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Lynn Sacco

Associate Professor


My book, Unspeakable: Father-Daughter Incest in American History, (Johns Hopkins University Press, 2009) uses sources from medicine, law, social reform, and popular culture to document both the occurrence of incest and the noisy silence around the subject. Focusing on discourses about the etiology of gonorrhea in girls, my book argues that as scientific breakthroughs in the 1890s improved doctors’ ability to detect the disease, their social biases diminished their ability to see the obvious evidence before them. When they discovered evidence that gonorrhea, a sexually transmitted disease, was “epidemic” among all classes of girls—not just girls from socially marginalized families—health care professionals and reformers revised their views about gonorrhea, not incest.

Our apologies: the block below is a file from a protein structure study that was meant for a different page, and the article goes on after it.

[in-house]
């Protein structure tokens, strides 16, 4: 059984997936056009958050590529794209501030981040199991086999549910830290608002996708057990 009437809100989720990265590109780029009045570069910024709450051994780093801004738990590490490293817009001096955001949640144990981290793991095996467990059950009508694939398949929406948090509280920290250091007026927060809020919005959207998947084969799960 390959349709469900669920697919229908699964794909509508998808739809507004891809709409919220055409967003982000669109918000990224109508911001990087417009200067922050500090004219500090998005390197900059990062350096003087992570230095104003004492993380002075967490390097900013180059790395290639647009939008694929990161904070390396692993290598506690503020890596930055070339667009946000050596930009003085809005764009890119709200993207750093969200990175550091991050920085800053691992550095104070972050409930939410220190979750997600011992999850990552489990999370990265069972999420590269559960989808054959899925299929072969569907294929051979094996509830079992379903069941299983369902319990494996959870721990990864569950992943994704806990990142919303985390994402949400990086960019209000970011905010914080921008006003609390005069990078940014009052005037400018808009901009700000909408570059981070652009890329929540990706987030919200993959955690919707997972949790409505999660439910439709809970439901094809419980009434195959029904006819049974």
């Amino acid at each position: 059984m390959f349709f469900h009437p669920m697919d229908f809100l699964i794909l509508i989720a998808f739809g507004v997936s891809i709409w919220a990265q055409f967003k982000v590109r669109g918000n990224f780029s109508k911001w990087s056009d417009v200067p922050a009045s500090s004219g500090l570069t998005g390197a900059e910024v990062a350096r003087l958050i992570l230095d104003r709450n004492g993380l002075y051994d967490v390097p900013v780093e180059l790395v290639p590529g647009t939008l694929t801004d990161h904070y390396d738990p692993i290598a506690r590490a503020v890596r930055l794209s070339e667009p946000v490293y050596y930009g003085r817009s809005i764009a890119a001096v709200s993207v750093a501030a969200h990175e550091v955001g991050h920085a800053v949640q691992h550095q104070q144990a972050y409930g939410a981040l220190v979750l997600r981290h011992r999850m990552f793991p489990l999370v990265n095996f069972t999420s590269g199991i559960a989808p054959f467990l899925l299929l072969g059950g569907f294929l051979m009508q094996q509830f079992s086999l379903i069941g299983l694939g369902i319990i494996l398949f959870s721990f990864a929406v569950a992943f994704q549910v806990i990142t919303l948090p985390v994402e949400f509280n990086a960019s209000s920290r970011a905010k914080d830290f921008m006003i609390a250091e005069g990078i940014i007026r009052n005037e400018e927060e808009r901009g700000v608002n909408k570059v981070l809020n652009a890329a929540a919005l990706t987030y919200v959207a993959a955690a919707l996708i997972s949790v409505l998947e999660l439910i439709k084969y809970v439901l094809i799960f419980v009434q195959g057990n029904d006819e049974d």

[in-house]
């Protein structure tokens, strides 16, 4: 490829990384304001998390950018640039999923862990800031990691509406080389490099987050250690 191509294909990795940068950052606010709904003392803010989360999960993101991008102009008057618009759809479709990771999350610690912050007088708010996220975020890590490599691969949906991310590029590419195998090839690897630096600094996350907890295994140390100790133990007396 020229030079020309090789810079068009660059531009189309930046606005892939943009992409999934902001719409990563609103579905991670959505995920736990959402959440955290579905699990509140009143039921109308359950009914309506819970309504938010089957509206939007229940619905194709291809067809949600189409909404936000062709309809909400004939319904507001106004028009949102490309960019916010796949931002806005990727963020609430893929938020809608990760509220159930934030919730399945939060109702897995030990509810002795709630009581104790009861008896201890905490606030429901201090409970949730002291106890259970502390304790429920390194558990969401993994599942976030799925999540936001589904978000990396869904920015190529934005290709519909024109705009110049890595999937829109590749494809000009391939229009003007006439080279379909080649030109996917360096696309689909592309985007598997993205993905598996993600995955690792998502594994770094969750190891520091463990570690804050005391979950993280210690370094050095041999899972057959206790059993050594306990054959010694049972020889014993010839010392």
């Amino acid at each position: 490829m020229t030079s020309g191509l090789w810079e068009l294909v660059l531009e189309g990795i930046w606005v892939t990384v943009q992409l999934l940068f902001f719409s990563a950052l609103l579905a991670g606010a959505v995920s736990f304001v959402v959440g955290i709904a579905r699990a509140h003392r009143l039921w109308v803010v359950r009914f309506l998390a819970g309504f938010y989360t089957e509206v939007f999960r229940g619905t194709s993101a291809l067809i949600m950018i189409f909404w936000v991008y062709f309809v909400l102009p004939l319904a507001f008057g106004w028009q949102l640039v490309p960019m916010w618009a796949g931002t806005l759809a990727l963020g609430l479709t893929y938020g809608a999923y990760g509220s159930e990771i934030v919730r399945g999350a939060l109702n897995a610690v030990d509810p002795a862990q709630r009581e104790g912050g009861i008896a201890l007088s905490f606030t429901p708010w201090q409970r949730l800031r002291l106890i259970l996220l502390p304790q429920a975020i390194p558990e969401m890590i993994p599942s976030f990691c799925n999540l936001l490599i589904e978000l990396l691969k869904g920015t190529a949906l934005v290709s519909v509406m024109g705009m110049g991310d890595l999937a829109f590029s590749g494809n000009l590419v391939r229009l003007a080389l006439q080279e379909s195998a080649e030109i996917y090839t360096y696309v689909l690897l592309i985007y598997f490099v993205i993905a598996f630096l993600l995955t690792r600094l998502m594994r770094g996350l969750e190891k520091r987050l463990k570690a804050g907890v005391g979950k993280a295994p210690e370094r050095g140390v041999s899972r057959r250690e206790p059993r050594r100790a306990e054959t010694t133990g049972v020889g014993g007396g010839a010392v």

Being a historian is my second career. I practiced law for fifteen years in Chicago and am a retired member of the Illinois Bar.


Ph.D., University of Southern California; 2001

J.D., John Marshall Law School, Chicago, Illinois; 1979

Awards and Recognitions

  • David V. and Kathryn G. White Undergraduate Teaching Award, UTK, 2012
  • Diversity Leadership Award, College of Arts and Sciences, UTK, 2011
  • 2010 Thomas Jefferson Prize, UTK
  • QUEST Scholar of the Week, UT, 2009
  • Chancellor’s Award for Excellence in Teaching, UT, 2008
  • David V. and Kathryn G. White Undergraduate Teaching Award, UT, 2008
  • Faculty Advising Service Award, College of Arts and Sciences, UT, 2007
  • University of California President’s Postdoctoral Fellow, Women’s Studies Program, UC Santa Barbara, 2001 – 2003
  • Judith Lee Ridge Article Prize, Western Association of Women Historians, 2003
  • Woodrow Wilson-Johnson & Johnson Dissertation Grant in Women’s Health, 1999

Selected Publications

  • Unspeakable: Father-Daughter Incest in American History, Johns Hopkins University Press, 2009
  • “Sanitized For Your Protection: Medical Discourse and the Denial of Incest in the United States, 1890-1940.” Journal of Women’s History 14 (autumn 2002): 80
  • “If We’re So Smart, Why Are We Still in School?” American Studies Association Newsletter 23 (March 2000): 1

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